Tonight I was looking back through the pictures of my trip to Spain and one jumped out at me as absolutely capturing my mood right now:
I had taken a three-hour bus ride at the crack of dawn to visit Gibraltar, just to tick another country off my travel list. But really the main motivation to go was to see the colony of Barbary macaques, the only wild population of monkeys in Europe.
When you think of wild monkeys, you probably imagine them hanging out in trees picking bugs off each other. I saw myself as someone like Marlon Perkins in Wild Kingdom or Steve Irwin. I was ready to observe monkeys doing monkey things in a small forest. There was also free wifi, so I could do a Facebook live broadcast.
In Gibraltar, the monkeys have the run of the top of the Rock. Emphasis on “ROCK”. There aren’t many trees. Caves, WWII bunkers, viewing platforms. Not so much for trees. The monkeys essentially hang out all day and wait for tourists to show up. The taxi drivers/tour guides feed them so they will pose for selfies with tourists who then scream when a monkey climbs on their head. And the monkeys have learned to become more skilled pickpockets than you’d find in a Paris train station. One of the first monkeys I saw hit the jackpot stealing a bag of chips from a backpack and refused to share it with his monkey friends. He just sat there shoveling them in his face and turning his back toward the others. I think they were sour cream and onion, or the Spanish equivalent. I can relate tonight, my spirit animal. My self-isolation snacks are mine. Get your own.
The monkeys have fruits and vegetables delivered every day to feeding stations scattered around the Rock. If this didn’t happen, the monkeys would find their way down into town and break into homes and refrigerators looking for junk food. True story; Google it!
Potato chip monkey was followed by a four-month old baby who jumped off a wall onto my chest. It was the most action I saw on my vacation so I didn’t protest. He hung on to my camera bag, which didn’t have food in it because I am a responsible tourist who does my research before I travel. I think the little bugger was still a novice in pickpocket school because he didn’t really know what he was supposed to do. He just hung onto my chest, and I pondered whether he would fit in my carry-on bag. He couldn’t have been more than 8, 10 pounds so there’d be no extra fee. And now I have an aweseome cocktail party story about the time a baby wild monkey jump on me. He was not my spirit animal though because when he climbed down my leg he grabbed a carrot. I would have held out for some chocolate, little guy.
Because what else is there to do when you’re isolated but to eat.
Gibraltar is a peninsula off the southern coast of Spain. It is separated from the mainland by an airport runway. So while it isn’t totally cut off, it is in a way. I believe it is the only runway in the world pedestrians can regularly cross. You have to walk across the runway to get to customs (which is unmanned and on the honor system). Very cool, yet slightly disturbing. What if a terrorist wants to steal the monkeys?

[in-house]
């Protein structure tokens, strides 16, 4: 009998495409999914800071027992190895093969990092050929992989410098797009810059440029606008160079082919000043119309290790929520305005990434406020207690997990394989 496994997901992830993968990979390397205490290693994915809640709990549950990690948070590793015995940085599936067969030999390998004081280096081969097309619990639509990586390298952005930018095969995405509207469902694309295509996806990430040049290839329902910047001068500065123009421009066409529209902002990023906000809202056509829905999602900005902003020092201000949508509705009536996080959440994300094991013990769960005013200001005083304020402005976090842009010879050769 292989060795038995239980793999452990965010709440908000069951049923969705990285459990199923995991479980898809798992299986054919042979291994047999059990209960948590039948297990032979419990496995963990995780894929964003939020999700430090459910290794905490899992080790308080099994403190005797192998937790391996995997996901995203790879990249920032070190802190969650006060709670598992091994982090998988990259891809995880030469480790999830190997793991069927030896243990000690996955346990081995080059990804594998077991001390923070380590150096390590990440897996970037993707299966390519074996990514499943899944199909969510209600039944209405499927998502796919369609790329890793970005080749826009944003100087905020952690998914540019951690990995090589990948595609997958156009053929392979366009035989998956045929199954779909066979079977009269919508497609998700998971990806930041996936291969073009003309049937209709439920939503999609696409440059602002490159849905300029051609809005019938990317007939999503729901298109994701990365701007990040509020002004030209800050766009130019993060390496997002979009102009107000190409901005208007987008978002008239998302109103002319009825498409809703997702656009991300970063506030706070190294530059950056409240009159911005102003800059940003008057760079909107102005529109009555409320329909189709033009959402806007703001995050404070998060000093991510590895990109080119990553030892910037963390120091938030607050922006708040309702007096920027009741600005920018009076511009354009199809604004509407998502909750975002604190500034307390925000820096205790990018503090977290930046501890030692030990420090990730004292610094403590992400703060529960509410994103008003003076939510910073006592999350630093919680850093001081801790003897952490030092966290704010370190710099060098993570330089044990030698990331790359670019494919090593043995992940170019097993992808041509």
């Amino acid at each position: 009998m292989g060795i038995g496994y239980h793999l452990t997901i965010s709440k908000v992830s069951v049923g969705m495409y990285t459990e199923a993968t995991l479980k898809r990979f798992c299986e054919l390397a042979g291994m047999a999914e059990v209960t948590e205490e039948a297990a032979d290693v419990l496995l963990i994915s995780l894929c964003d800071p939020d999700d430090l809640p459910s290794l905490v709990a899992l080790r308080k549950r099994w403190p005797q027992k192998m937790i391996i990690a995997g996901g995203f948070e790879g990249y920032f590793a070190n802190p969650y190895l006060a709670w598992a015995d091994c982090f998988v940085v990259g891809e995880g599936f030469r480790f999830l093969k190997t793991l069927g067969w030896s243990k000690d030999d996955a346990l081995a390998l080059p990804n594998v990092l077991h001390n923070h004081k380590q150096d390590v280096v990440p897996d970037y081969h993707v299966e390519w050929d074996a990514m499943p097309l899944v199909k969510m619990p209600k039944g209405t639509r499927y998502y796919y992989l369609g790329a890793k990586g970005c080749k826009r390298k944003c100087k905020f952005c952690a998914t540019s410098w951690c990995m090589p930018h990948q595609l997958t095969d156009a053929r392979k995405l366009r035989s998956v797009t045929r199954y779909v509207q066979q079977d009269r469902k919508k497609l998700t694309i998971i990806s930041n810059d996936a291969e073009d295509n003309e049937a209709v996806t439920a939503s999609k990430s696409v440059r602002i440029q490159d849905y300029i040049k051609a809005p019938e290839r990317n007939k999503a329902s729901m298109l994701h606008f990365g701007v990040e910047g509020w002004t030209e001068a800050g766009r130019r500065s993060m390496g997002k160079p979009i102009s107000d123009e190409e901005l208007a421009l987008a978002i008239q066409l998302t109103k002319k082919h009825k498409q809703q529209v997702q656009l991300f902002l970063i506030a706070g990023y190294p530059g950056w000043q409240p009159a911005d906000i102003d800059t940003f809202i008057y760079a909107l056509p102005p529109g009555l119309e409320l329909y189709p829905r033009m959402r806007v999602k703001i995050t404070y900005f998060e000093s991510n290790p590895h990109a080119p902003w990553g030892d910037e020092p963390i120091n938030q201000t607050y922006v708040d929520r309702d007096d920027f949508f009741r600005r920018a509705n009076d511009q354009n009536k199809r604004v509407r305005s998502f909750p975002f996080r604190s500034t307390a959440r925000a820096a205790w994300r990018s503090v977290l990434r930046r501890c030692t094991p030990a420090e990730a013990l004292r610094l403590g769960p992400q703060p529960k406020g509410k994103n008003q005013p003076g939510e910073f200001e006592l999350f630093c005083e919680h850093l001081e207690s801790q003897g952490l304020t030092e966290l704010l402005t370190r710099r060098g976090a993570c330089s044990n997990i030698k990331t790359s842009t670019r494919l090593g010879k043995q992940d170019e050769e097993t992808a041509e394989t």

If you’re afraid of heights, taking the cable car to the Top of the Rock is a wee bit unsettling. Every time you turn around there is a steep drop. The monkeys jump around like it is nothing. Balancing on a thin piece of plexiglass is second nature to them. I, on the other hand, was always worried one would lean too far and plunge to his furry little death. It was really upsetting me so much I had to force myself to stop gasping and reaching out to catch them or I wouldn’t be able to enjoy the experience. Living in the moment has always been a challenge for me, and I still grapple with it. I guess the monkeys had become used to living on the edge. Maybe they just always knew they would be able to hang on or land on their feet. I don’t know, because they can’t talk. I’m fairly certain there’s another lesson about fear in watching the monkeys. Or balance. Either way, both things we need to learn right now as we don’t know what tomorrow will bring in this crisis.
When I stop and think about it, I’m glad I didn’t realize just how challenging it would be clambering around the switchback paths on the Rock for someone whose only exercise involves walking my dog around the block on weekends. Not only because I am allergic to sweating, but I had done more walking in 9 days than I do in a year. I sprained my ankle pretty badly hopping down off a ledge, but had to press on because there was no other way back down the Rock, and then I had to cross back over the border or miss the last bus to Malaga. My ankle swelled up the size of a cantaloupe and I was worried I would have to bail on the last day of my trip to the Alhambra, but I didn’t travel all the way to Spain to miss the Alhambra. My family was concerned I would throw a blood clot on my flight home two days later but I wasn’t missing the Alhambra. There was simply no time for an adventurous trip to a Spanish clinic or ER. Probably wasn’t a great idea to press on, because it still hurts me four months later. The Alhambra was worth it though, even in the rain. The ankle is nothing that a little wine won’t cure.